VIDEO: Ross counts on community connection to win Liberal nod in Toronto-Centre

Todd Ross, a former navy man and a long-time assistant to former Ontario Liberal MPP George Smitherman, has heard the rumours that federal Liberal leader Justin Trudeau favours the candidacy of journalist Chrystia Freeland in Toronto Centre but he is not deterred. He believes his long and constant connection to the riding — which includes some of the city’s poorest and richest neighbourhoods — St. James Town to Rosedale — will stand him in good stead with Liberals in the riding.

The date for the nomination has yet to be set but, according to three Liberal sources with knowledge about the riding, there were, as of last week, about 1,175 members of the Toronto Centre Liberal riding association, a number that has grown only by about 300 since the nomination race began. (Diana Burke is the third nominee running).

Trudeau promised open nominations in all ridings and yet there are some grumblings among Liberals in Toronto that Trudeau has his thumb on the scale in favour of Freeland.

First, a telephone campaign from the Freeland campaign originates from the same number that the Trudeau leadership campaign used. Some Liberals take that as a sign that Trudeau’s leadership team has given Freeland’s team his call list. Not so,  the Freeland team tells Postmedia’s Stephen Maher. They simply hired the same firm to do their telephone work as Trudeau’s leadership team.

But two sources tell me that live calls have been placed to Liberals in the riding which begin “This is the Liberal Party of Canada calling …” and then go on to solicit report for Freeland. Of course, the party itself should not be calling. It should be the the “This is the Chrystia Freeland campaign calling ..” For now, the Liberals telling me this say this is more likely a case of telephone volunteers going off-script.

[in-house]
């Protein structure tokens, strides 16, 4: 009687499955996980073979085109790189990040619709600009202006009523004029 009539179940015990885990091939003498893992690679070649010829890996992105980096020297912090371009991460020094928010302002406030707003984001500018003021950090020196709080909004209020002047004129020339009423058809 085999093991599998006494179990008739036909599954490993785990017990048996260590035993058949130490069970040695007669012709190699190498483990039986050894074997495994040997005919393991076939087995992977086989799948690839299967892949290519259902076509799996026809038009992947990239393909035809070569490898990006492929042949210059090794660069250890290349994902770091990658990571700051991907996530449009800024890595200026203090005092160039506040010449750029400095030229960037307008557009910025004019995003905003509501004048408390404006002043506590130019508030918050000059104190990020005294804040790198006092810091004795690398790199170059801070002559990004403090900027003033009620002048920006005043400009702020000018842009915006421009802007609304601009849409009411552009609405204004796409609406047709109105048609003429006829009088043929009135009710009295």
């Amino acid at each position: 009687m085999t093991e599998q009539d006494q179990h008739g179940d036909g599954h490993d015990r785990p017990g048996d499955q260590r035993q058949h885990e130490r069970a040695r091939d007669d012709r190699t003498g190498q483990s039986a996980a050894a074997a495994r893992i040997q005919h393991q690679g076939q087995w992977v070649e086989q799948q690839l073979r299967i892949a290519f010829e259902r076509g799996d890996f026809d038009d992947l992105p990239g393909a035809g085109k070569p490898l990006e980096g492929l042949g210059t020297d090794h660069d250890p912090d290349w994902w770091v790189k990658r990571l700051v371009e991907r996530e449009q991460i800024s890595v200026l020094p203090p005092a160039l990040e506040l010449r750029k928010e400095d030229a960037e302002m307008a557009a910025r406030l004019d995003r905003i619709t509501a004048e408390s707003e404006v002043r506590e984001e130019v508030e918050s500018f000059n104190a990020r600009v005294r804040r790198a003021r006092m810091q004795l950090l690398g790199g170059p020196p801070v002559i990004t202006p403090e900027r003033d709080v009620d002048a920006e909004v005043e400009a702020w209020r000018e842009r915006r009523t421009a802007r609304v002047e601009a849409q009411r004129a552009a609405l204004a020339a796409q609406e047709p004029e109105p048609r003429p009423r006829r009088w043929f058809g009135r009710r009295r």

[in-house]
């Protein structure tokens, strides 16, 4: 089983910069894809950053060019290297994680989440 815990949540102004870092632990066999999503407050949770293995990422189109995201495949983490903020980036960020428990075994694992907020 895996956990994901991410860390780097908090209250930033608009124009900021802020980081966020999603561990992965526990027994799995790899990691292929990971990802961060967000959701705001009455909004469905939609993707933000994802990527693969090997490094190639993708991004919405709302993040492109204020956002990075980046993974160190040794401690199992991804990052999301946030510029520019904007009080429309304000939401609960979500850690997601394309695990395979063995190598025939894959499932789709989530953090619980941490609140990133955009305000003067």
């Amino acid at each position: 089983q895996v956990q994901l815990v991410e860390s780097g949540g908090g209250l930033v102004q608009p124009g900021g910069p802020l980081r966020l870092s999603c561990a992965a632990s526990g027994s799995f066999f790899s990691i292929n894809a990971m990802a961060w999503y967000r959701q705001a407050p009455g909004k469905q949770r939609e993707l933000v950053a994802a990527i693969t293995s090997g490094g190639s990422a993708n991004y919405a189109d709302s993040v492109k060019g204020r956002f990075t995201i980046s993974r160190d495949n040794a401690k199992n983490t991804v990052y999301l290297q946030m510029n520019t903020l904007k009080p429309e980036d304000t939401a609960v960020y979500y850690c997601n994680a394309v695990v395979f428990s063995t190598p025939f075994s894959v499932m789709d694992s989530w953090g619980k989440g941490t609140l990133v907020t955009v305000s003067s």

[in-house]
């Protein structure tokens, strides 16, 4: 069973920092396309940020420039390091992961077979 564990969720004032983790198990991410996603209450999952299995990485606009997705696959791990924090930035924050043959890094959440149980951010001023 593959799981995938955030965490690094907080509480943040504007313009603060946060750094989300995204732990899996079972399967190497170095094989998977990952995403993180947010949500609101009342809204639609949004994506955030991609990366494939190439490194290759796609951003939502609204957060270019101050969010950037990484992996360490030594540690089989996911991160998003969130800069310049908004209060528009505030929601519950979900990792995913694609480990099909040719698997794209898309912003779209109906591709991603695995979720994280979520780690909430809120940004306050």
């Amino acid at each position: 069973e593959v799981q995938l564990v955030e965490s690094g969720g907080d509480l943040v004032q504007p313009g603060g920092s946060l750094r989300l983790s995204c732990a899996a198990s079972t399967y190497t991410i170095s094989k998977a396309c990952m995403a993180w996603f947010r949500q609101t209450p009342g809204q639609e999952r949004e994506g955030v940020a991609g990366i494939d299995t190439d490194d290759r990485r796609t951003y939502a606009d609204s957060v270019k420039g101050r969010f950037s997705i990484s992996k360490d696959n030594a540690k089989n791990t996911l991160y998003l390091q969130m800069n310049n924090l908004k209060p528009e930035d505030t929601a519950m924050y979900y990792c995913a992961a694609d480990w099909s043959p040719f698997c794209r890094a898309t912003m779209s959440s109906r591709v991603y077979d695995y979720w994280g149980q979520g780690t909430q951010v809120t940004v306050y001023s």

Still, even if, as Trudeau’s people claim, that he is doing nothing to suggest he prefers one candidate or another, simmering rumours could have a negative impact on candidate recruitment in other ridings as good potential candidates worry that, without Trudeau’s blessing, they won’t win a nomination.

Of course, Freeland herself still has to win the nomination and I am told by several Liberal sources that, so far, she’s been underwhelming in terms of her ability to connect with Toronto Centre Liberals and that, if she was not in the race, Ross would likely be a heavy favourite.

Still, this race is shaping up to be significant for politicos far beyond the borders of Toronto Centre. Why? The National Post‘s John Ivison summed it up nicely last month:

…the most interesting take-away from this whole affair is how similar Mr. Trudeau’s new politics are to the discredited old politics of previous Liberal leaders. Open nominations have fallen at the first hurdle. How much faith should anyone place in his other democratic reform pledges – loosening the grip of the Prime Minister’s Office; introducing changes to the electoral system; banning partisan government advertising?

Personally, I think it’s entirely sensible for the leader to reserve the right to parachute “star” candidates into safe seats. But when your whole unique proposition is that you are an agent of change, it behooves you to live up to your own heady rhetoric. “Doing politics exactly the same way as Jean Chrétien” doesn’t quite have the same ring to it.

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